Application Torque – Thread Inserts for Plastics


It is not always possible to apply the same tightening torque to a plastic assembly as a metallic one. Often there are good reasons why it might be required to but the majority of plastics are relatively weak and all suffer from creep to a greater or lesser degree. However in a carefully considered application and with the right Tappex thread insert it is possible to work around, and sometimes achieve, the same tightening torques that may be applied in a purely metallic assembly.

Key to this consideration is the support offered to the insert. The plastic the insert is installed into is known. As a result it is possible to make a reasonable estimation of what pull out load and what radial torque it might withstand. If the insert is considered in isolation in the plastic the radial torque figure will give a misleading view of the performance capacity of the application as a whole.

The application torque is entirely different and takes into account all the elements of the assembly and the interaction between those elements. It is a much more realistic view of the torque performance that can be expected. Considering an ideal situation, here the mating part would be metallic and has a hole in it that is slightly larger than the outside diameter of the bolt that is passing through it and into the insert in the plastic moulding. The metallic mating part is against the moulding face there is no gap or gasket.
In this situation, as torque is applied to the bolt, after the head of the bolt has contacted the mating part, a pull load will be transmitted by the thread helix to the insert. Initially the insert will resist this load until it reaches a magnitude that the plastic surrounding the features of the insert cannot withstand. The insert will move, the plastic flowing, allowing the insert to come into contact with the metallic mating part. It should be noted that this movement should be restricted to a maximum of 0.3mm by the correct location of the insert. This prevents it partially failing in the plastic, whilst providing a clamp condition for the mating part against the face of the plastic moulding. Once the insert is in contact with the mating part the situation changes, the insert can no longer move in the plastic, any further torque applied to the bolt generates tension. This tension forces the end face of the insert against the metallic mating part, the friction between these faces creates a clamp that resists the torque applied.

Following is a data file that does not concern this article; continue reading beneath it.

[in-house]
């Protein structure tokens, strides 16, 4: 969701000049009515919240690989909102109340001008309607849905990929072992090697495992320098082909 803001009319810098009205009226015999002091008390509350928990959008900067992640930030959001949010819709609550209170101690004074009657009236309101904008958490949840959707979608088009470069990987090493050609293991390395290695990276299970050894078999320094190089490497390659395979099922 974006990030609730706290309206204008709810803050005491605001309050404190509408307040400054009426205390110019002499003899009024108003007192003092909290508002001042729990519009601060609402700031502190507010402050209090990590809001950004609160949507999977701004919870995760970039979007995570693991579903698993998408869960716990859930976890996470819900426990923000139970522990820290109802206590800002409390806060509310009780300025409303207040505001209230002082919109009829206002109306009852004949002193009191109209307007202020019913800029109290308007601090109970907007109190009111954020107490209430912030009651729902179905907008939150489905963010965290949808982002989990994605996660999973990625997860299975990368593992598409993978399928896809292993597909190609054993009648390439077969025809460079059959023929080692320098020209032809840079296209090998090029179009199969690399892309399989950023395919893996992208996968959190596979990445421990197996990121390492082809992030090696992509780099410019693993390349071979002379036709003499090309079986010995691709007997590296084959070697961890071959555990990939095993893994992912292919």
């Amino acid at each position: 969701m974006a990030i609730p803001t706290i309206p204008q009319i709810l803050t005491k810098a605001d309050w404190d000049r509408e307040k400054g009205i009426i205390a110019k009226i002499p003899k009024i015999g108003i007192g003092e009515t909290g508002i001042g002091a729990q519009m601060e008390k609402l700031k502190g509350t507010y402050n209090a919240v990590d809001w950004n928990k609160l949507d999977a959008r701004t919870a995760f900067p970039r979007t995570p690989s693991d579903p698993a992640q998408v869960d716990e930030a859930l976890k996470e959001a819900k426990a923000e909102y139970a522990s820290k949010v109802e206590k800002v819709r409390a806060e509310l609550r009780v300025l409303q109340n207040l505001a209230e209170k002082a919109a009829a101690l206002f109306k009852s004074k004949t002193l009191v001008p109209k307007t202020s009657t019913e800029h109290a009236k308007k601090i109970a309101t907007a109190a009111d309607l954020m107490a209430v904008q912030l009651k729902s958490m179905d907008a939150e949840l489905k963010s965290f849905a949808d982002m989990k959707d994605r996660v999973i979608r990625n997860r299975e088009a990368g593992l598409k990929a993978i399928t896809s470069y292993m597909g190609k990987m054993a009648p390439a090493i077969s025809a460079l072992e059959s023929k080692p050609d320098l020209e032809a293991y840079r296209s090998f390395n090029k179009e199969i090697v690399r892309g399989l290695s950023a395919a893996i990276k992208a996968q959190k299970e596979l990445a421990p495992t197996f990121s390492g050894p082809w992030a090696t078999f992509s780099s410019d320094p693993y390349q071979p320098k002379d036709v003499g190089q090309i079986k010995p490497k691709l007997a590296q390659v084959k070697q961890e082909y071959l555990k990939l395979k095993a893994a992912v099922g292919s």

In addition it is worth remembering that friction between the bolt head and mating part and between the male and female threads results in losses. So only a proportion of the additional applied torque is converted into tensile load, this can be quite significant depending on the frictional characteristics. The contact between the end face of the insert and the metallic mating part is often the major component resisting the radial component of the torque applied to the bolt. In this ideal situation it will sometimes be the bolt or the internal thread in the insert that becomes the limiting factor. The application torque, in this instance, would be much higher than the pure radial torque that the insert alone will withstand in the plastic.

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